Recently, House Judiciary Committee Chairman Robert Goodlatte reintroduced a patent reform bill, known as the Innovation Act of 2015 (H.R. 9) (“The Act”). This reintroduced bipartisan bill is substantially similar to its predecessor, Innovation Act of 2013. The Innovation Act of 2013 had received overwhelming support by the House of Representatives, but was ultimately tabled, along with other patent reform bills, due to bipartisan disputes.
Author: George M. Gould
We have previously posted on the judiciary’s attempts to address frivolous and unwarranted suits brought by patent holding, non-practicing entities (“NPEs”). To deter such litigation, courts have the power to award attorneys’ fees and costs to defendants subject to such baseless suits. In an October 23 Opinion and Order in Lumen View Tech., LLC v. Findthebest.com, Inc., District Judge Denise Cote, applying 35 U.S.C. § 285 (“Section 285”), not only awarded the defendant its attorneys’ fees and costs, but also applied an enhancement to the awarded fees.
In a case of procedural jockeying, the United States Court of Appeals for the Federal Circuit in State of Vermont v. MPHJ Technology Investments, LLC, held that a “district court’s remand order dominate[d] any proceedings on th[e] appeal” and because a remand under 28 U.S.C. 1447(d) “is not reviewable on appeal or otherwise[,]” the Federal Circuit lacked appellate jurisdiction.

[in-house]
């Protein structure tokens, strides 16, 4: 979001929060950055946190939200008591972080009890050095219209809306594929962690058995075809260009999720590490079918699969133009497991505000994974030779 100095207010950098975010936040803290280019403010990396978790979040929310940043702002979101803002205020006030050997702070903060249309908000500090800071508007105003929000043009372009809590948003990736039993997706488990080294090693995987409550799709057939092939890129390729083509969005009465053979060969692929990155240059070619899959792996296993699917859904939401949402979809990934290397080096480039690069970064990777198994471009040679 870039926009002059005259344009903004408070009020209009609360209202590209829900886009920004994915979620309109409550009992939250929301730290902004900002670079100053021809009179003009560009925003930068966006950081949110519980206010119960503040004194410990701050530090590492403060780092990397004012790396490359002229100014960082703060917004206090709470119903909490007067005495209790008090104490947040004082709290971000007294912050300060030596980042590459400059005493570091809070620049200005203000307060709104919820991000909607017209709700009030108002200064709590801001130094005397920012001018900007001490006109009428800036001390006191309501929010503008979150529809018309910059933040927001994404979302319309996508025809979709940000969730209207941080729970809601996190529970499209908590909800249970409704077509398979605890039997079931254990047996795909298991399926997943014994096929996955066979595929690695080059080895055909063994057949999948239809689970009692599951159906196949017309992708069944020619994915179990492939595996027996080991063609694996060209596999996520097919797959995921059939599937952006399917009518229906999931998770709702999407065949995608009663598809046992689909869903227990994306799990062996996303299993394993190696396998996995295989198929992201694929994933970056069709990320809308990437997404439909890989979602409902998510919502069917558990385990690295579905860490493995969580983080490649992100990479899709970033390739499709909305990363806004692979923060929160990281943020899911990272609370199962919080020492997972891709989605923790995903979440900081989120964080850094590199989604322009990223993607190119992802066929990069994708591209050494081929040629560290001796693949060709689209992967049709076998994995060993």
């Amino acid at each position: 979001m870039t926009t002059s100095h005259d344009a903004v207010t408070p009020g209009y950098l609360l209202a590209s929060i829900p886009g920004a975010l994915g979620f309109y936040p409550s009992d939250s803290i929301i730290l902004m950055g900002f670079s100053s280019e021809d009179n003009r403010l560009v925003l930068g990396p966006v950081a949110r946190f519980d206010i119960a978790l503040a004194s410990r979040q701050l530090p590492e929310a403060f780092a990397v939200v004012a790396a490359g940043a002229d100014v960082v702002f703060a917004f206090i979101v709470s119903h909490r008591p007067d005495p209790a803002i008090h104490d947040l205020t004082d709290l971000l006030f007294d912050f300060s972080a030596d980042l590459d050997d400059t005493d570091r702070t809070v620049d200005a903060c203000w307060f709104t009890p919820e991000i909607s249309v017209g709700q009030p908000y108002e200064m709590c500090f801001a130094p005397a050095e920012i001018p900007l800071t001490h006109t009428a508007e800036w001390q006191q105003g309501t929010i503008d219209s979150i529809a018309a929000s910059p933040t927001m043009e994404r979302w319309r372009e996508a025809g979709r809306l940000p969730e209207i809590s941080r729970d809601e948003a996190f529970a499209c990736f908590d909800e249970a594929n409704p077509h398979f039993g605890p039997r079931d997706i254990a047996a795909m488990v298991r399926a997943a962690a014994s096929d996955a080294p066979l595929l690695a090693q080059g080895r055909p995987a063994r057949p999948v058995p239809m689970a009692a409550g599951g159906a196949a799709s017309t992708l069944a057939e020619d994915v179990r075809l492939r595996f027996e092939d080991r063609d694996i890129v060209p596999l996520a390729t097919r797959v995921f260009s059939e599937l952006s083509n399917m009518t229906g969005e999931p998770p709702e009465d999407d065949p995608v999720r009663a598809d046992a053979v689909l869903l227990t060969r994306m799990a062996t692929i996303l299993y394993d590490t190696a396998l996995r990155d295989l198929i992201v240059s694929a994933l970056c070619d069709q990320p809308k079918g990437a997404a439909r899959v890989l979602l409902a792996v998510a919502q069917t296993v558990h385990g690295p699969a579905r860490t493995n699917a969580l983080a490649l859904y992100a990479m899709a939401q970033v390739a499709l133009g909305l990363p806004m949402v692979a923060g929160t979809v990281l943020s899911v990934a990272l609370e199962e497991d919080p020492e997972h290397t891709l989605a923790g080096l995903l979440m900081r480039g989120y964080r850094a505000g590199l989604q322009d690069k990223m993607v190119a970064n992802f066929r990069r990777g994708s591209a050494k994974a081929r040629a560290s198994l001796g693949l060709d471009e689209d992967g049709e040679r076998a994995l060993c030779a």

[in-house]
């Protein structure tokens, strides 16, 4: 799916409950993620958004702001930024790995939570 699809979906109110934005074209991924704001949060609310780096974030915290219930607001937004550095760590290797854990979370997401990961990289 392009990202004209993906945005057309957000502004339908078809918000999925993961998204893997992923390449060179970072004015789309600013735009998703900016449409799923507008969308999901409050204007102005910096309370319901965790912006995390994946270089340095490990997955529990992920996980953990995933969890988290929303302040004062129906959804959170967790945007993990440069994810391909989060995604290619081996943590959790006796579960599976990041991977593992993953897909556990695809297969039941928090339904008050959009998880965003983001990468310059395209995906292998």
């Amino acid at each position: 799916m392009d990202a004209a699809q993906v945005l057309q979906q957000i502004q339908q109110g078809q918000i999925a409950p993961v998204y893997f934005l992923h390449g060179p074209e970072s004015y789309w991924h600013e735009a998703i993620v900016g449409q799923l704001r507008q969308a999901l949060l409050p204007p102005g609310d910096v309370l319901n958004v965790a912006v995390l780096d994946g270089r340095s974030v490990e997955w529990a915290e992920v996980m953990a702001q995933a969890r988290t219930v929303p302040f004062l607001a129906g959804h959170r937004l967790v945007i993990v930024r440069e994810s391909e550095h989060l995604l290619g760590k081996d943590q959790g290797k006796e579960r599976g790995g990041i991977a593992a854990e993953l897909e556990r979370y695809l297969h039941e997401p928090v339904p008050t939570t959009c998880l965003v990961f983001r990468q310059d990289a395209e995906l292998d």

Last week, in what appeared to be one of the first pharmaceutical based cases brought to a decision under the IPR regime, the Patent Trial and Appeals Board (PTAB) of the US Patent and Trademark Office held that the majority of claims in a series of vitamin supplement patents were invalid. This decision turns the welcoming lights on for the generic drug industry to utilize the inter partes review (IPR) procedures under the America Invents Act to challenge proprietary pharmaceutical patents. In this matter, the challenger Gnosis, a defendant in an infringement action brought by Merck & Cie, South Alabama Medical Science Foundation and Parmlab, which was stayed pending the IPR decision, successfully defended against the four patents in issue: United States Patent Nos. 5,997,915, 6,011,040, 6,673,381 and 7,172,778 which are directed to compositions and methods of use involving chiral reduced natural folate compounds used as food supplements to prevent or treat folate deficiency diseases.
The generic pharmaceutical industry faced a Catch-22 when a serious adverse reaction arose from use of a generic drug product, and the manufacturer was restrained from unilaterally amending the product label to conform to state requirements, due to the Supreme Court’s decision in PLIVA, Inc. v. Mensing, 131 S.Ct. 2567 (2011). PLIVA held that state requirements to change a label are pre-empted by the Federal Food, Drug and Cosmetic Act’s prohibition of changing labeling without authorization by the FDA.